One of Miami's epochal moments flickers out of the collective memory on this street in Liberty City, just like the neon sign above Floyd's Dry Cleaners.http://www.miamiherald.com/2010/05/15/1631871/mcduffie-memories-fade-but-neighborhood.html
"McDuffie? Was he the one riding a motorcycle?" said Gerta Doreus, who now co-owns the business. "I've heard about things here and there, but I don't know much about it. Something about riot."
Doreus' business is on a 20-block stretch of Northwest 17th Avenue of vacant lots blocked by barbed wire, new housing for low-income seniors and shuttered businesses that were revived as churches. In 2003, that street was christened Arthur Lee McDuffie Avenue.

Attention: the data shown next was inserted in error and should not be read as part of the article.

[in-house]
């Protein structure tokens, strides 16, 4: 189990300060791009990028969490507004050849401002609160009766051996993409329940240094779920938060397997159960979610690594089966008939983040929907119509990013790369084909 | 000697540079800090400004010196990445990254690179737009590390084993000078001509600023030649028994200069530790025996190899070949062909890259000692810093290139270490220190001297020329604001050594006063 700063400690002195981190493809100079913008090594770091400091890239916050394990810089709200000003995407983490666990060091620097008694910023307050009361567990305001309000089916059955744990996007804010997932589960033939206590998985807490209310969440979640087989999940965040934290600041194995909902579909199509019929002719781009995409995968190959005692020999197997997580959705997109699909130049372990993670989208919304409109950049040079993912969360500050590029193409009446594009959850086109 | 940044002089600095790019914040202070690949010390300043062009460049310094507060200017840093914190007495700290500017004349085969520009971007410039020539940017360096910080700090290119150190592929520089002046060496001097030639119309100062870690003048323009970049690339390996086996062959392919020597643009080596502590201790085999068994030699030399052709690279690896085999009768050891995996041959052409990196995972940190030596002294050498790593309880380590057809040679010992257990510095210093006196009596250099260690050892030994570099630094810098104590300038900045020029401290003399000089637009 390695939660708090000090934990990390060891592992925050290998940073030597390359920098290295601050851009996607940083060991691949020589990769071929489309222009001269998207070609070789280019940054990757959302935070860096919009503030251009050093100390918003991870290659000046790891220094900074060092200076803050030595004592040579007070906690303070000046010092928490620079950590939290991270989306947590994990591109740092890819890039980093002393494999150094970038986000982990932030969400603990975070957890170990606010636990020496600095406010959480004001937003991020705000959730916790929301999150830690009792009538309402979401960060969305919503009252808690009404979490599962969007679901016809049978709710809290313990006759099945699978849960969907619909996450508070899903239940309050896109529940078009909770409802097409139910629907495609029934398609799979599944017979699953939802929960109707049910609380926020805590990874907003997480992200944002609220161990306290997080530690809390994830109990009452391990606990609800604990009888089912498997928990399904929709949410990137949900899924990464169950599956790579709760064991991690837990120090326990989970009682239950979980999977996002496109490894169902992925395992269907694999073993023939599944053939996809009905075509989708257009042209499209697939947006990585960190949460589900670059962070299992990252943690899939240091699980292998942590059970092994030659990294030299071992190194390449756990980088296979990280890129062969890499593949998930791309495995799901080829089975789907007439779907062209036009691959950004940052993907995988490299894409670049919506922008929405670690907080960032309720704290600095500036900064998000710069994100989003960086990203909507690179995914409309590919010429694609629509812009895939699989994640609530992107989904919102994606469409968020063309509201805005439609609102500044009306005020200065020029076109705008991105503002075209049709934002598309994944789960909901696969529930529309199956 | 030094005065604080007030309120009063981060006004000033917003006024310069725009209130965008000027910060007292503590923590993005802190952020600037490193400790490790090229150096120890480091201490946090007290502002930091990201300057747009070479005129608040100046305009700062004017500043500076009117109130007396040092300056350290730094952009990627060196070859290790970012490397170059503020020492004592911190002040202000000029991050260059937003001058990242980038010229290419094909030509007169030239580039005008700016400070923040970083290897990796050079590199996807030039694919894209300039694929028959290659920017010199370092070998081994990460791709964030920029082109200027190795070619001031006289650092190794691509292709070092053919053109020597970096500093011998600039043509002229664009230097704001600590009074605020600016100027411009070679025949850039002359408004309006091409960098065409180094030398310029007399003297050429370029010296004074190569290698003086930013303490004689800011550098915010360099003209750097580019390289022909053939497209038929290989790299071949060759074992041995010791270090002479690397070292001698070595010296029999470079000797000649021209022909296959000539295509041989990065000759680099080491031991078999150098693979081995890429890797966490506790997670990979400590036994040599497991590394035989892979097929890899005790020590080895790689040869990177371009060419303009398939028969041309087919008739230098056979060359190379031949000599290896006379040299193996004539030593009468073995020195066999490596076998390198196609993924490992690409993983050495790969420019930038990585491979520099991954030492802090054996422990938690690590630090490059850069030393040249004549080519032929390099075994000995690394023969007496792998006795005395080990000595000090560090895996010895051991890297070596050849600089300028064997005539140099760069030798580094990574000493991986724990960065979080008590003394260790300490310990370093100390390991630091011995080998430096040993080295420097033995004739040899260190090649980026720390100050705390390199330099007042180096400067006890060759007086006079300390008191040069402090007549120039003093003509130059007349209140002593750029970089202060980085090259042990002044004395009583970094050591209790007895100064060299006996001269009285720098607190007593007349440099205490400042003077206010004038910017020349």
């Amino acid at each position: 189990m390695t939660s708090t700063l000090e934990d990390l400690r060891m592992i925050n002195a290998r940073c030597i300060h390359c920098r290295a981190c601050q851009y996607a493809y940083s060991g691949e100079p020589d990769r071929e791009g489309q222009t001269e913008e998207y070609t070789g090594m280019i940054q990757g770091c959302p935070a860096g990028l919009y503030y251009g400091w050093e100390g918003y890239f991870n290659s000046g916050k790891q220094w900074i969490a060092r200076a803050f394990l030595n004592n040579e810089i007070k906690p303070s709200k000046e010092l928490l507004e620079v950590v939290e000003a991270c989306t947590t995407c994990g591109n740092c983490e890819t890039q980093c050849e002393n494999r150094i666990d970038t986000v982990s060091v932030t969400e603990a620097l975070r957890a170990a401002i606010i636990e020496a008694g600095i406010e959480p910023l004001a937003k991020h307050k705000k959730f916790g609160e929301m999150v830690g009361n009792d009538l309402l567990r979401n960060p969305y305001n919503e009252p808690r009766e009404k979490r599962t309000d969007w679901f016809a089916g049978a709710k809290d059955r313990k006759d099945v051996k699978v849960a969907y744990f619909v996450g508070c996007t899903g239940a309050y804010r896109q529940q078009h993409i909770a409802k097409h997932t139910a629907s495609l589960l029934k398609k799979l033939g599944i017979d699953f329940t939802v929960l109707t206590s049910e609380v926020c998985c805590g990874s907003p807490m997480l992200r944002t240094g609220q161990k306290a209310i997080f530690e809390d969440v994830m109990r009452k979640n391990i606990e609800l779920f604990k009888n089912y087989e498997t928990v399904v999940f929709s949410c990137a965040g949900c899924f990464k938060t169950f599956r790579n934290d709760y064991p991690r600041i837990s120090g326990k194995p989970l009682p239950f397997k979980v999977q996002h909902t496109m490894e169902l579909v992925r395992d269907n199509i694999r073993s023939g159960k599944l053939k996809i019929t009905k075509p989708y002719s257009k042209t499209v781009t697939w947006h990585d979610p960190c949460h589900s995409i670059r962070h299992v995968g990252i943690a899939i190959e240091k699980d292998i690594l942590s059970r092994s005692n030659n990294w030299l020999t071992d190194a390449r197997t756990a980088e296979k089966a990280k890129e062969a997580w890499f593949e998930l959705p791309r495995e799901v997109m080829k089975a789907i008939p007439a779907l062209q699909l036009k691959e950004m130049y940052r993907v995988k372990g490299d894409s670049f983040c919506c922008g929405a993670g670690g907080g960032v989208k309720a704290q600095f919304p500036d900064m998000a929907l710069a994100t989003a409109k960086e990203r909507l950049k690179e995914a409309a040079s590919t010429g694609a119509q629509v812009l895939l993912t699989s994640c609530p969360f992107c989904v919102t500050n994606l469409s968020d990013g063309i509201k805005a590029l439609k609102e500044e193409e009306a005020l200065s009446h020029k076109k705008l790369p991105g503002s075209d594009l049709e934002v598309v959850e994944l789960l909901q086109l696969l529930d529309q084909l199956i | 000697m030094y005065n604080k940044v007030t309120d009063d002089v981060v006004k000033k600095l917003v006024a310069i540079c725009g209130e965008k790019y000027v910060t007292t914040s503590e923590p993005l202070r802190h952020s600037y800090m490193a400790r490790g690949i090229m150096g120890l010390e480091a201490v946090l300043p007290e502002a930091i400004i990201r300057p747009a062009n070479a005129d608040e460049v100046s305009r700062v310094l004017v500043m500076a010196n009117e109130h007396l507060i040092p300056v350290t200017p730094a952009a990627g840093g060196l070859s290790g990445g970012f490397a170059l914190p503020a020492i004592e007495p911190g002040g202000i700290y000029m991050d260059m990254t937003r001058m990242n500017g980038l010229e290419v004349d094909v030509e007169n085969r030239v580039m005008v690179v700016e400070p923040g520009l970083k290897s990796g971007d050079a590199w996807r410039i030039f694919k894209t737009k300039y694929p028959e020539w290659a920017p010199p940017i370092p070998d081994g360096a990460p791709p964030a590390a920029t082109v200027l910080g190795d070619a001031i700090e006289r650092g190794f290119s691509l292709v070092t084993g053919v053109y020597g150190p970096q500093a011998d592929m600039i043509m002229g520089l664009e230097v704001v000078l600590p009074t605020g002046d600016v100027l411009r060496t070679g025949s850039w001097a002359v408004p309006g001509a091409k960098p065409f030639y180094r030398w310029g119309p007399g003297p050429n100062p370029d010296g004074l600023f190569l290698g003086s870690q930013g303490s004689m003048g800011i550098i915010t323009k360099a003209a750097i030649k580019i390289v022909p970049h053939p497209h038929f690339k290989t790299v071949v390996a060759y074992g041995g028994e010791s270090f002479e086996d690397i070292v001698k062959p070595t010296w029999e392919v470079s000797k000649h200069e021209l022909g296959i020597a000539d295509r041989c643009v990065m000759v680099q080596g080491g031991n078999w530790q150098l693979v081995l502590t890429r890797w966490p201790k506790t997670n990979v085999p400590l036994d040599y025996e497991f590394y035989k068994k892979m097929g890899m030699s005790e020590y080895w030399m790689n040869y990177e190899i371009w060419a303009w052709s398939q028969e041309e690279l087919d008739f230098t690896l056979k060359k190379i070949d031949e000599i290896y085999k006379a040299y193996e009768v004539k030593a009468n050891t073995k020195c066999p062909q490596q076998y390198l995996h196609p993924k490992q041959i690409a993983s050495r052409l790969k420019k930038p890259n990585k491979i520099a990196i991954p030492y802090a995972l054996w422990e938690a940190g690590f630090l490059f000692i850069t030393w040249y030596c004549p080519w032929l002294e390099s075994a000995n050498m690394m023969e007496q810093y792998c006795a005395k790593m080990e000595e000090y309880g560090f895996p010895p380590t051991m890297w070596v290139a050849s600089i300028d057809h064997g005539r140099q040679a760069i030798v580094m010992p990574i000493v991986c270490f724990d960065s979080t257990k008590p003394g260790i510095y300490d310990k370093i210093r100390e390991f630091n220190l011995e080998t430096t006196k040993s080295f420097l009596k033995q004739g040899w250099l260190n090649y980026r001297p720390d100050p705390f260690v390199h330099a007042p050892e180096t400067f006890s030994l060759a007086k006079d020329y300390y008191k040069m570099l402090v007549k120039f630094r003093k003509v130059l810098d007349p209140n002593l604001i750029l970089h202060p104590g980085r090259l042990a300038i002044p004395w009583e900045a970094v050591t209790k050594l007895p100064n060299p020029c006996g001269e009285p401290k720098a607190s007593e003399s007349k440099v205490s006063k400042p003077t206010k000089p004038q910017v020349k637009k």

Yet 30 years after the name ignited a riot that left 18 dead and transfigured this neighborhood, "McDuffie" is little more than an identifying marker in a neighborhood where every major street is co-named. Many who live in the area don't know his significance to Miami's history. Efforts to rejuvenate the area have had only sporadic success.
There's a whole industry of civil rights activists and community organizers whose jobs depend upon finding evidence of continuing discrimination, racism and social injustice. But, it's worth noting that we've gone more than a generation since the last race riots.
It would be nice if someone in government or media occasionally applauded our progress, rather than constantly discussing "how far we have to go".